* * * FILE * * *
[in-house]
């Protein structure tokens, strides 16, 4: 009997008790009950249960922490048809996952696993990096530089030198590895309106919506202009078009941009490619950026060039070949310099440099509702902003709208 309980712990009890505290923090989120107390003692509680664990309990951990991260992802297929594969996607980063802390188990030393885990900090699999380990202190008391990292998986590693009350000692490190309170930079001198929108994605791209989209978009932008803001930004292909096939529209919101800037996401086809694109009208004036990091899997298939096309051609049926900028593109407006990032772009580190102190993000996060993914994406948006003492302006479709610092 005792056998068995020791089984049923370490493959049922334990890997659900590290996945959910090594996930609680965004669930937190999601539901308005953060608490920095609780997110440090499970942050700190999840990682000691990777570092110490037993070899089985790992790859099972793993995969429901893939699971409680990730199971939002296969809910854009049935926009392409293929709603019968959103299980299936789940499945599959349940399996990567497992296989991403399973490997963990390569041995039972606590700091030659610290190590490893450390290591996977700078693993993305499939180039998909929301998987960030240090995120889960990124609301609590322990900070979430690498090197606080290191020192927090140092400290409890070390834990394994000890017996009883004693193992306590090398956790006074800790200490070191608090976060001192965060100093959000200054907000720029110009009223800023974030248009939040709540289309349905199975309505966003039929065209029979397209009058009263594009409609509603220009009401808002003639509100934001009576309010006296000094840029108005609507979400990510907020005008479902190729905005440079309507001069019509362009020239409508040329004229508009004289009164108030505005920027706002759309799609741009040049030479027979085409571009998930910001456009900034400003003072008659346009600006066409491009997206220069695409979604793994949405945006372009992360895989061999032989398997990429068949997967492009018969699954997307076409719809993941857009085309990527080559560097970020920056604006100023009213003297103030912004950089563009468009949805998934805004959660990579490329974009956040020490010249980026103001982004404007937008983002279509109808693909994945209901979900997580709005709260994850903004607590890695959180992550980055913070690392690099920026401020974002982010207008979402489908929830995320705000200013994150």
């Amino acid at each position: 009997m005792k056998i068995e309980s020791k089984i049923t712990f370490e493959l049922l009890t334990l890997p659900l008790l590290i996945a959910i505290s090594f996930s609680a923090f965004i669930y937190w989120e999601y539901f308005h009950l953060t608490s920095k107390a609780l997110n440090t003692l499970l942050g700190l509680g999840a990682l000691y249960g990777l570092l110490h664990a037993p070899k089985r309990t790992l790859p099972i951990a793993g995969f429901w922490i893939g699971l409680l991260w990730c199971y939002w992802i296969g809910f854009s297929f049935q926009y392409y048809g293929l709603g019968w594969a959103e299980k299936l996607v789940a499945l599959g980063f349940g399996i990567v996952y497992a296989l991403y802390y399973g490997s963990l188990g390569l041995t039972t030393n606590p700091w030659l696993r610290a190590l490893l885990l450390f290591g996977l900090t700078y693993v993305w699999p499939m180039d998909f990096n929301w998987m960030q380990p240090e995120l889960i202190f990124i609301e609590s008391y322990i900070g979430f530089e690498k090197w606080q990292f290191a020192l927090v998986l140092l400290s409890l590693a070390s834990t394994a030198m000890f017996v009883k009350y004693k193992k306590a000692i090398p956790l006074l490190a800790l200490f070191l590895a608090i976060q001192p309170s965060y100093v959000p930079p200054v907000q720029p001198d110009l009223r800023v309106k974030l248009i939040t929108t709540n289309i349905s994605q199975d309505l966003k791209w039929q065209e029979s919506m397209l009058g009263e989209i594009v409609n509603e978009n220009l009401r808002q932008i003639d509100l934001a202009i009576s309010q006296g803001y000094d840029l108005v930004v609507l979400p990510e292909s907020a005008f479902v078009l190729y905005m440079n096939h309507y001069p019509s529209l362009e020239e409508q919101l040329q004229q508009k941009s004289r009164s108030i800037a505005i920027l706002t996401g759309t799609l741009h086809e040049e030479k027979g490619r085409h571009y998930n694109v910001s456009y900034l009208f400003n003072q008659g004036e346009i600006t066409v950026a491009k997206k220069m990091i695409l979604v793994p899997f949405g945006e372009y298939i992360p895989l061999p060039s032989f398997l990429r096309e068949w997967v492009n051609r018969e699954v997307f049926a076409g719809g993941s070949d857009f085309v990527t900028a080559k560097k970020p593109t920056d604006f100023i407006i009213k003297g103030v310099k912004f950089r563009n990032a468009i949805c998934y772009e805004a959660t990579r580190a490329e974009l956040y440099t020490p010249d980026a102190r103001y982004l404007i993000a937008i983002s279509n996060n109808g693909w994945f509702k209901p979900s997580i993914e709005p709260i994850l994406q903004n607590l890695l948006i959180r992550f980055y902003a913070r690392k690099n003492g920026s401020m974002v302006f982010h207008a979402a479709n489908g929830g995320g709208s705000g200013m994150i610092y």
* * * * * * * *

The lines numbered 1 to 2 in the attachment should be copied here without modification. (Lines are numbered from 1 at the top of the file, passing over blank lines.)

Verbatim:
[in-house]
């Protein structure tokens, strides 16, 4: 009997008790009950249960922490048809996952696993990096530089030198590895309106919506202009078009941009490619950026060039070949310099440099509702902003709208 309980712990009890505290923090989120107390003692509680664990309990951990991260992802297929594969996607980063802390188990030393885990900090699999380990202190008391990292998986590693009350000692490190309170930079001198929108994605791209989209978009932008803001930004292909096939529209919101800037996401086809694109009208004036990091899997298939096309051609049926900028593109407006990032772009580190102190993000996060993914994406948006003492302006479709610092 005792056998068995020791089984049923370490493959049922334990890997659900590290996945959910090594996930609680965004669930937190999601539901308005953060608490920095609780997110440090499970942050700190999840990682000691990777570092110490037993070899089985790992790859099972793993995969429901893939699971409680990730199971939002296969809910854009049935926009392409293929709603019968959103299980299936789940499945599959349940399996990567497992296989991403399973490997963990390569041995039972606590700091030659610290190590490893450390290591996977700078693993993305499939180039998909929301998987960030240090995120889960990124609301609590322990900070979430690498090197606080290191020192927090140092400290409890070390834990394994000890017996009883004693193992306590090398956790006074800790200490070191608090976060001192965060100093959000200054907000720029110009009223800023974030248009939040709540289309349905199975309505966003039929065209029979397209009058009263594009409609509603220009009401808002003639509100934001009576309010006296000094840029108005609507979400990510907020005008479902190729905005440079309507001069019509362009020239409508040329004229508009004289009164108030505005920027706002759309799609741009040049030479027979085409571009998930910001456009900034400003003072008659346009600006066409491009997206220069695409979604793994949405945006372009992360895989061999032989398997990429068949997967492009018969699954997307076409719809993941857009085309990527080559560097970020920056604006100023009213003297103030912004950089563009468009949805998934805004959660990579490329974009956040020490010249980026103001982004404007937008983002279509109808693909994945209901979900997580709005709260994850903004607590890695959180992550980055913070690392690099920026401020974002982010207008979402489908929830995320705000200013994150």